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E. Randy Dupre

Member Since 16 May 2005
Offline Last Active Nov 29 2017 03:21 PM

Topics I've Started

Death of board?

06 November 2017 - 09:07 PM

Hi guys.


This is a heads-up. A few months back, when the board went down, I had a chat with Singho and agreed to take over the cost of hosting. Singho paid for, I think, a further six months of life and then it'd be up to me.

I made two or three attempts to contact the hosting company around that time to find out what the process for paying was and received no response to any of my emails. Since then, I've come to the conclusion that I just don't use the board enough any longer - and, to be honest, haven't for nearly four years - to be able to justify paying for it.


As it stands, then, once Singho's final payment has worn off, the place will vanish again.


If anybody else wants to take over the payments, let me know and I'll bung you the email address of the hosting guy and you can see if you can get anywhere with it. Otherwise, I'd suggest that those of you who want to take an archive of the stuff here that you want to keep before it goes for good.


I'm sorry to do this. I don't believe that there's anything fundamentally wrong with keeping the board going for the three or four people who still use it, but as I say, I can't justify the payment for something that I don't really use any longer.


17 October 2017 - 08:54 PM

Y'know, this is honestly the most enjoyable objective-based multiplayer FPS I've played in absolutely ages. Unfortunately, it looks like it was pretty much dead on arrival and Boss Key have fundamentally misunderstood how to make a game appealing to a modern audience. Plus, matchmaking seems to have become broken over the last few days.


It's basically a bunch of different Capture the Flag and King of the Hill modes, with minor adaptations to spruce them up a bit and make them feel more competitive. They all work and they're all fun - barring Blitzball, potentially, which can often see one team dominating the other and winning the match in about three minutes. Boss Key have pushed the idea that this is an FPS that brings a skill requirement back into the genre and there is some truth to that. While it's got the Hero Shooter thing of having different characters with wildly differing abilities and weapons, the main thing that you have to learn in this game is how each character moves and how best to make use of thir individual styles of movement.


Each character has a unique jump, for example, plus a unique dash move. One can run more or less constantly, one has a stamina bar that empties pretty quickly, another has a slide move that pushes enemies backwards on contact, a fourth warps forwards. Where the jumps are concerned, some can double jump, some can triple jump, some are that plodding that they barely leave the ground. And you can combine jumps and dashes to find new moves - the robot dude, for example, can convert a jump into a sudden crash to the ground if you change your mind midway.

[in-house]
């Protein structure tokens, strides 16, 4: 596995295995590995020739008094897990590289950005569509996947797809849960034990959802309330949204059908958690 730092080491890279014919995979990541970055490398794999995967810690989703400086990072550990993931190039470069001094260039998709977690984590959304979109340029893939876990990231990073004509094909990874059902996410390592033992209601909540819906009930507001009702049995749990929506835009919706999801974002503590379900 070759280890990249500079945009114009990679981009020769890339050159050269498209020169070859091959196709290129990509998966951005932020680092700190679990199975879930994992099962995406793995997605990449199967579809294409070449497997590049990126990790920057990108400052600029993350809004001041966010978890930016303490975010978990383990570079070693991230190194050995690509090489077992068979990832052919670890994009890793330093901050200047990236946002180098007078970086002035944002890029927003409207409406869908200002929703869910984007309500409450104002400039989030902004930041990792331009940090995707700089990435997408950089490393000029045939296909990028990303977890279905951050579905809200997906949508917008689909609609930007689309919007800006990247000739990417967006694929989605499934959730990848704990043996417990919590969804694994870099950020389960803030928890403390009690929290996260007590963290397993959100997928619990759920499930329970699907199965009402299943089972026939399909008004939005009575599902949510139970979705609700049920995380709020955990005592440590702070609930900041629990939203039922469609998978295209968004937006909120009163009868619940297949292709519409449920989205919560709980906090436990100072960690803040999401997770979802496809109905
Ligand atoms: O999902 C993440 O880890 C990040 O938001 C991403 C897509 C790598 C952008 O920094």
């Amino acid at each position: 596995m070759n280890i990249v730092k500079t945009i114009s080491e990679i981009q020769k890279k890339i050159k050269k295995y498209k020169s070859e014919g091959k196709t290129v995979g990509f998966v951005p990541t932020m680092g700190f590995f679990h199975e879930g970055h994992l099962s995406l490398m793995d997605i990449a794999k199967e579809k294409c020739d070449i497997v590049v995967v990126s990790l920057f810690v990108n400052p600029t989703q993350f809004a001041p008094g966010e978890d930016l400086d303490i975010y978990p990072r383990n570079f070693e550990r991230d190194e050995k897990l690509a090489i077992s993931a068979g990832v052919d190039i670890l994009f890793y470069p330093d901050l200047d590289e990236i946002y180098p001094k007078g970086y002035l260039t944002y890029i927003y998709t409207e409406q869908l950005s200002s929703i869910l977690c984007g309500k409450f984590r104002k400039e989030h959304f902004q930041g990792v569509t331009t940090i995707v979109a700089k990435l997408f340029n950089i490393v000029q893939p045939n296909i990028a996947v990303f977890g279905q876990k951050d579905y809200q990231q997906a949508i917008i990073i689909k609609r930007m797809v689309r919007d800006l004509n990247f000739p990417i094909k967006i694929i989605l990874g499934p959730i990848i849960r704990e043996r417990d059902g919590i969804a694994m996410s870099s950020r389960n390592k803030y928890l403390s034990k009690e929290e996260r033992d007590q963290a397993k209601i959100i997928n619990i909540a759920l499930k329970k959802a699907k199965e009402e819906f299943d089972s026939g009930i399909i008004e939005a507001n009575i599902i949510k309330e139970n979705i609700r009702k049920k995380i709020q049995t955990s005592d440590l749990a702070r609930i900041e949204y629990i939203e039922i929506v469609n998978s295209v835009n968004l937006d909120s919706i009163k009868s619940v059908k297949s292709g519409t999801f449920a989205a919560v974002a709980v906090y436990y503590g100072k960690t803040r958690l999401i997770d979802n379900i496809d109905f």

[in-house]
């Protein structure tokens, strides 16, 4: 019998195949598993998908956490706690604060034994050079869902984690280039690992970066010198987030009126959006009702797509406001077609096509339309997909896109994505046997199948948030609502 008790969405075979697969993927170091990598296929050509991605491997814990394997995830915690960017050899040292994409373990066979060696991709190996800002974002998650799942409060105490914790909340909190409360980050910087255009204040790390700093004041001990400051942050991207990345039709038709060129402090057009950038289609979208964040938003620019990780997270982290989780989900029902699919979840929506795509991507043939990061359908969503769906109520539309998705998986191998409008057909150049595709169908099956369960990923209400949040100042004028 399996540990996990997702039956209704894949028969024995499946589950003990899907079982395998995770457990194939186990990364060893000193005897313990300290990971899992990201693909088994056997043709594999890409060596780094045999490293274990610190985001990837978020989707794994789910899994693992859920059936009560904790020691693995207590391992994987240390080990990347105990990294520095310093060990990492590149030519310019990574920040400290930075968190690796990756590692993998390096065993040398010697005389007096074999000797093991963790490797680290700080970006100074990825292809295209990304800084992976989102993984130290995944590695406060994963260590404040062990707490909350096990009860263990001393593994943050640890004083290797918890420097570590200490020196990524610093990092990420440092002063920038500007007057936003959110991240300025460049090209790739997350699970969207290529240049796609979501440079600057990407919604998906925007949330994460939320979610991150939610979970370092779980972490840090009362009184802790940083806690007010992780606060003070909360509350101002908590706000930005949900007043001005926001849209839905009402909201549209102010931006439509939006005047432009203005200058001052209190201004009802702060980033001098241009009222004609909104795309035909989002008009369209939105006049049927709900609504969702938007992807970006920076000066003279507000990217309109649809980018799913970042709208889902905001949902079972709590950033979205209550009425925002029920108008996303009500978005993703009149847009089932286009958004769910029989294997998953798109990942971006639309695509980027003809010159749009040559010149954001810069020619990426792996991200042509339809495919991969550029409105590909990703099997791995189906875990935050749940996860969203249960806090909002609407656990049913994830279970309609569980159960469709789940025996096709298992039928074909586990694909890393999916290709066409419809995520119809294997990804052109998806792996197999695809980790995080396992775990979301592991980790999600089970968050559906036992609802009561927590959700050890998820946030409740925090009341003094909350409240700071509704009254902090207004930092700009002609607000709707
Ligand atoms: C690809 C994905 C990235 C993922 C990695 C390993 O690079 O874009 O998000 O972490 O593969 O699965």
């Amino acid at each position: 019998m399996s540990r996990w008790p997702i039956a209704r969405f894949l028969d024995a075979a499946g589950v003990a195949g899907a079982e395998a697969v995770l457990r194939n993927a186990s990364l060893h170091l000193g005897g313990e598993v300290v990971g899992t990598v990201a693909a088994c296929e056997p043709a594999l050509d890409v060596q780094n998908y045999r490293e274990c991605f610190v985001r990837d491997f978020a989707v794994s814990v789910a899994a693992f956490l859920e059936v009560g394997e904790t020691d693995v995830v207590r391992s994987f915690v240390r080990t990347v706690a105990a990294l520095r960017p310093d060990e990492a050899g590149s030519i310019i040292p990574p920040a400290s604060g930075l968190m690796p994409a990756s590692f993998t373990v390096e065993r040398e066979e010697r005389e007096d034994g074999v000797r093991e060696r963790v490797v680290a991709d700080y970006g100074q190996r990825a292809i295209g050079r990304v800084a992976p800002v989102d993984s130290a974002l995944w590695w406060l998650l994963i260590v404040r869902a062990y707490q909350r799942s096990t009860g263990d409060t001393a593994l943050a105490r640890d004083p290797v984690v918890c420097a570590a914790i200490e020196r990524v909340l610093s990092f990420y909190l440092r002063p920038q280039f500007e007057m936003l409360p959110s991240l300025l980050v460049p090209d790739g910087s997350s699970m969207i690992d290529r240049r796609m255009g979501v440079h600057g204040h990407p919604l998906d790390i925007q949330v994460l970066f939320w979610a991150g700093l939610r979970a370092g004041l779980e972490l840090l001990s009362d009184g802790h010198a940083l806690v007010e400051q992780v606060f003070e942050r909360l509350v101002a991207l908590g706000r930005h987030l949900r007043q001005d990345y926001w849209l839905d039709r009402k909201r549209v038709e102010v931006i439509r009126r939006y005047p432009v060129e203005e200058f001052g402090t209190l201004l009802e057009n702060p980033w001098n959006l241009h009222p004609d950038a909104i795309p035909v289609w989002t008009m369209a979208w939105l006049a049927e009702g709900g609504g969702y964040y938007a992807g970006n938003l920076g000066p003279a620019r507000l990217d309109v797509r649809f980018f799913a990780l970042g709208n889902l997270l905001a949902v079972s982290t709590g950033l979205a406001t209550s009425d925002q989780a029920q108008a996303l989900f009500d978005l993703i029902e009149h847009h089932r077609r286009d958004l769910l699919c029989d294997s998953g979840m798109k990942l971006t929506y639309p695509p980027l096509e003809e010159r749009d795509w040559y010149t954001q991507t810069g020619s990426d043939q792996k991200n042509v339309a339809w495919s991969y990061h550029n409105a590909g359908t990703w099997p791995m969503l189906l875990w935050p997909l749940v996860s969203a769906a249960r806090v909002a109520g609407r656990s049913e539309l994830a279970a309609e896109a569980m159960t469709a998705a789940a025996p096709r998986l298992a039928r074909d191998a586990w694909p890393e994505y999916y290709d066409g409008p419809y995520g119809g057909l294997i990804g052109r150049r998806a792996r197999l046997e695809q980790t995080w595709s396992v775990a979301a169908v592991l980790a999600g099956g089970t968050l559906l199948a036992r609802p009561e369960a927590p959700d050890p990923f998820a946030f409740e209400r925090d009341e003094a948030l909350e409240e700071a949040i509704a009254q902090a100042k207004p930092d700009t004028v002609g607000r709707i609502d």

I guess the obvious USP here is that maps contain areas of extremely low gravity, which adds to the complexity of battle. It's not Descent, but it has that same thing where the other team members could be above or below you, as well as in front, to the left, etc. One character has a move that can create a low-gravity zone wherever they want.

I've really enjoyed getting to grips with some of the characters and finding how best to use them in different situations. There are others in here that feel way out of my comfort zone and that I'm really struggling to do *anything* with. The Assassin is the one that feels most difficult to use properly, but when you consider that most games end with an Assassin player as MVP, it backs up the claim that this is a game that you have to play skillfully in order to be any good at.

But it's a game that's also got some fucking massive problems. The first - the one that most reviews have mentioned - is that it does nothing whatsoever to make it look like it stands out from the crowd. I'm sure there's a lot of technical skill on show here, but there's very little understanding of how to make a game read clearly. Everything has lots of detail, but characters can be stupidly difficult to see. Put it this way: the designers felt the need to put a red outline around the enemy team so that you stand a chance of seeing where the hell they are. That's indicative of a whopping great failure at the heart of your visual design.

Another issue comes with making a team-based game that demands a level of skill above and beyond what the mainstream FPSes ask for. I've had some absolutely wonderful matches in this, really epic-feeling tug-of-war games where teams are evenly matched and everybody clearly understands what it is that they're doing. But I've had others - an increasing number, actually - where I feel like I'm the only person on the team who understands that this isn't just a fucking deathmatch. When you die you have a cooldown period before you spawn again, and you can use this to look through the eyes of your team-mates. The number of times when I've done this and realised that none of them are making any effort to play the objective is depressing.